La Ferme-Auberge le Castelas

A network of steep, sinuous country roads heads up from Apt to Luberon Regional Park at the plateau-like crest of the massif. One of them -- the D232 -- passes fields of lavender, farm structures (or bories) that look like stone igloos and woods of scrub oak before it dead-ends at Sivergues.

Long ago the village was home to a convent but is now a sort of Provençal ghost town visited chiefly by hikers and bikers traversing the mountain through the wild, cliff-lined valley of the Aiguebrun River.

Don't stop there, even though the paved road does. Instead, veer right at the mairie along an unmarked dirt track. You'll know you've reached the Ferme-Auberge le Castelas when you hear the clinking of bells from the goat pen.

In a warren of farm buildings on the side of a rocky hill, le Castelas is a rustic barbecue restaurant with its own borie and an open field as a front lawn. On a fine summer night, you eat outdoors at long, rickety tables.

As my friends and I arrived, took seats and dipped into a pitcher of sangria, a herder released the goats from bondage, delighting the children who'd come with their parents to feast. Immediately, the goats enveloped the terrace and stone grill, clanking, bleating and walking on the tables. Then, as if at a cocktail party, a dozen pigs mingled in, far cleaner than one is led to believe by children's books and clearly cleverer than the goats.

We watched the livestock show -- which, in a way, was also the menu -- while sampling an antipasta course of mashed eggplant, red peppers in olive oil and a salty, local ham.

Provençal red wine in pitchers eventually replaced the sangria, accompanying platters of chèvre that tasted like the farm and was a contribution from the goats. By then, the Sardinian owner, Gianni Ladu, who has dark, piercing eyes, was presiding over the cutting board where slabs of pork were being attacked with knives.

The entrée is not for vegetarians, or pacifists, for that matter. But it was triumphant -- bits and pieces of roast pork, with tatters of singed fat clinging to them and crusty bread for sopping up the grease.

Obviously, we're not talking about La Tour d'Argent. We're talking about eating some of the best food in Provence with your fingers while watching the sun set over the Luberon.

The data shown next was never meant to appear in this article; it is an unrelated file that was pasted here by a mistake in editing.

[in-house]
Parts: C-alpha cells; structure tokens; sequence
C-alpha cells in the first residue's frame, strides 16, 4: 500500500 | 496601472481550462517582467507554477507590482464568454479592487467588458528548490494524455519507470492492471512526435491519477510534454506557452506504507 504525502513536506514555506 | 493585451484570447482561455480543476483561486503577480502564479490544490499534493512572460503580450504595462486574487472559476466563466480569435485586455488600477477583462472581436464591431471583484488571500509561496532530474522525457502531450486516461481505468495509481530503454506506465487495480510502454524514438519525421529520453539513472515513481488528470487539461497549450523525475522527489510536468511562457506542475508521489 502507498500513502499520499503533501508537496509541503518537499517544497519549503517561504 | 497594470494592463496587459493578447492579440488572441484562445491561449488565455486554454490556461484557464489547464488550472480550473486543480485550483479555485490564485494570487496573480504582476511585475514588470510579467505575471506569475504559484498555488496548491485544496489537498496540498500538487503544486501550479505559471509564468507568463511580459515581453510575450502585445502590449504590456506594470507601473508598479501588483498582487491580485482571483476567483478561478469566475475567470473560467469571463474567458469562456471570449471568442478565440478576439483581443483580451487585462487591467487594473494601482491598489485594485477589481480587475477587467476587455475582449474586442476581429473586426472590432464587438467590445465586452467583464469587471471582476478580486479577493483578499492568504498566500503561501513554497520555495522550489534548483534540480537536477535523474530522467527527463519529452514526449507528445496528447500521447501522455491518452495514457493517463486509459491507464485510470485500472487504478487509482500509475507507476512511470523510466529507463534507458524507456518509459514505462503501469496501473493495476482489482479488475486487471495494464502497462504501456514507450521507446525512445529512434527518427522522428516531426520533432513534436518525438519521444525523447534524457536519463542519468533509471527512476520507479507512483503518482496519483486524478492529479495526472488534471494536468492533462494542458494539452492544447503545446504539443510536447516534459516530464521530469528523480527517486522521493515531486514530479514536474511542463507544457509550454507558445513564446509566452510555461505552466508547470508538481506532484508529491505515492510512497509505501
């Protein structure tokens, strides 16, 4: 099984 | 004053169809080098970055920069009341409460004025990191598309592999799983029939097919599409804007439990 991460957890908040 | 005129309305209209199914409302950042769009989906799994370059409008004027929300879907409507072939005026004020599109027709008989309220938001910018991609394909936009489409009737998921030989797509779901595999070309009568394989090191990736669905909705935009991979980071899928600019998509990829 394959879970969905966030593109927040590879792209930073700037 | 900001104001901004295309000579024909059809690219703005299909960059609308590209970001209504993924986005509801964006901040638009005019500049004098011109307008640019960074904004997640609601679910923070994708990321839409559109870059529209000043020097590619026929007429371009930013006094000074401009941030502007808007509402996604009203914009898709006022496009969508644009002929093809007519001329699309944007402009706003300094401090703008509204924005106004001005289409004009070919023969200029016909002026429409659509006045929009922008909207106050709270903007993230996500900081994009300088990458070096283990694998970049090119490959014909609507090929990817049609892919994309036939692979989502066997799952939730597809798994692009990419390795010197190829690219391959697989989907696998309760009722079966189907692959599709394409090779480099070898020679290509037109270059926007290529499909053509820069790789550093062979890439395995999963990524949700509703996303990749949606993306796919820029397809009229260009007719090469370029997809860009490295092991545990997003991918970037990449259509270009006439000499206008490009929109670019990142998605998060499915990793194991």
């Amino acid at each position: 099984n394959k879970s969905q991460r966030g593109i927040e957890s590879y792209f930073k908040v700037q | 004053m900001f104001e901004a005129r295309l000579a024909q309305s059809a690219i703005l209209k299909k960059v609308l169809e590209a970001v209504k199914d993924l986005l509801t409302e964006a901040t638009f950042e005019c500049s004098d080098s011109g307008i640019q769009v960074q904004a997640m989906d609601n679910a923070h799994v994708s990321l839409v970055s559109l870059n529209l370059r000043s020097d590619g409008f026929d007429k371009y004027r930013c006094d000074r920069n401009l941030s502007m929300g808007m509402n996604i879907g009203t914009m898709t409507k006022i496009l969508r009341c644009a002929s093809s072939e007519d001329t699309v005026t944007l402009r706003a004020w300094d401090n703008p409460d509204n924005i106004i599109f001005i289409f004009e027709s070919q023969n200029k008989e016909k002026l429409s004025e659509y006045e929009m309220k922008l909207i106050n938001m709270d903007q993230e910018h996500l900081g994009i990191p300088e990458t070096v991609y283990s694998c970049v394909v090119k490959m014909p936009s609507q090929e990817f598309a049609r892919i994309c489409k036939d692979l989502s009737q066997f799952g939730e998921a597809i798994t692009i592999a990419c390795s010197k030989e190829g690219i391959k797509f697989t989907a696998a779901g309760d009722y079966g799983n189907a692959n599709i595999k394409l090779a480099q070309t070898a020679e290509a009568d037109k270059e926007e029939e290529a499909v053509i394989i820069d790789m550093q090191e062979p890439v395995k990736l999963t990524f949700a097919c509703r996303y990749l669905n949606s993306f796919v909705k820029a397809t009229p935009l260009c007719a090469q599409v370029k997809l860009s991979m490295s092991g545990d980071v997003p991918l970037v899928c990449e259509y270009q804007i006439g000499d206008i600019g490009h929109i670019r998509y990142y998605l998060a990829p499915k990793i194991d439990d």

The Jane Eakin House

This year's opening of the Jane Eakin House in Ménerbes shows that, far from selling its soul to tourism, the hilltop village has retained its values in the wake of the Peter Mayle-generated onslaught. In this case, that means cherishing a friend and neighbor, American painter Jane Eakin, who lived in Ménerbes for nearly four decades before she died in 2002.

The little row house near the heart of the village exhibits many of her sweet, still landscapes and portraits and shows the airy, top-floor studio where she worked with a stunning mountain view. On the first floor a collection of memorabilia, photos and clippings tells the story of her life.

Born in Pittsburgh in 1919, she joined the group of American artists and writers who gathered in Paris between the two World Wars. Gracious and beautiful -- a cross between Ingrid Bergman and Katharine Hepburn, according to photos -- Eakin attracted friends and admirers, including violinist Isaac Stern, Gen. Charles de Gaulle and the painter Joe Downing, who introduced her to Ménerbes.

A quiet group of artists settled there, along with Dora Maar, Pablo Picasso's longtime model and mistress whose house is a five-minute walk from the museum. Eakin clearly thrived in the Luberon. Her paintings of its people and places were exhibited in galleries all over Europe, even though she never became famous.

She is, however, famous in Ménerbes, where tourists are invited to walk into her sitting room.

Meanwhile, Mayle has moved to nearby Lourmarin on the southern flank of the Luberon massif, most likely with fans in hot pursuit.